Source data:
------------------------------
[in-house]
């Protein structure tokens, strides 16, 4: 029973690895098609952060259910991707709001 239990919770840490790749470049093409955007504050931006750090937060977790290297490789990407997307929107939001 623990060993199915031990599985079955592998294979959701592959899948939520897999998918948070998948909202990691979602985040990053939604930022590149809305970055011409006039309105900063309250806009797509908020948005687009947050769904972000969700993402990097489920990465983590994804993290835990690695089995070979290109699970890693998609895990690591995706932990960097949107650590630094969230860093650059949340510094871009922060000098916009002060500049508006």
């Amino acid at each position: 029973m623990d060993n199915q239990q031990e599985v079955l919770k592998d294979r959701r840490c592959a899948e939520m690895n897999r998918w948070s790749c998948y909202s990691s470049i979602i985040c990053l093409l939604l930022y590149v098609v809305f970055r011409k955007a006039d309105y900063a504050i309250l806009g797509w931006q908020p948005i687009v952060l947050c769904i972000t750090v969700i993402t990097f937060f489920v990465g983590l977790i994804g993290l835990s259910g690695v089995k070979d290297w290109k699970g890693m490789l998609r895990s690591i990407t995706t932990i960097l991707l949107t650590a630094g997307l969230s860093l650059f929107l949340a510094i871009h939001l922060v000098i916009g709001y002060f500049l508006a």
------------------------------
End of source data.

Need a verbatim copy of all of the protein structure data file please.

[in-house]
């Protein structure tokens, strides 16, 4: 029973690895098609952060259910991707709001 239990919770840490790749470049093409955007504050931006750090937060977790290297490789990407997307929107939001 623990060993199915031990599985079955592998294979959701592959899948939520897999998918948070998948909202990691979602985040990053939604930022590149809305970055011409006039309105900063309250806009797509908020948005687009947050769904972000969700993402990097489920990465983590994804993290835990690695089995070979290109699970890693998609895990690591995706932990960097949107650590630094969230860093650059949340510094871009922060000098916009002060500049508006």
């Amino acid at each position: 029973m623990d060993n199915q239990q031990e599985v079955l919770k592998d294979r959701r840490c592959a899948e939520m690895n897999r998918w948070s790749c998948y909202s990691s470049i979602i985040c990053l093409l939604l930022y590149v098609v809305f970055r011409k955007a006039d309105y900063a504050i309250l806009g797509w931006q908020p948005i687009v952060l947050c769904i972000t750090v969700i993402t990097f937060f489920v990465g983590l977790i994804g993290l835990s259910g690695v089995k070979d290297w290109k699970g890693m490789l998609r895990s690591i990407t995706t932990i960097l991707l949107t650590a630094g997307l969230s860093l650059f929107l949340a510094i871009h939001l922060v000098i916009g709001y002060f500049l508006a």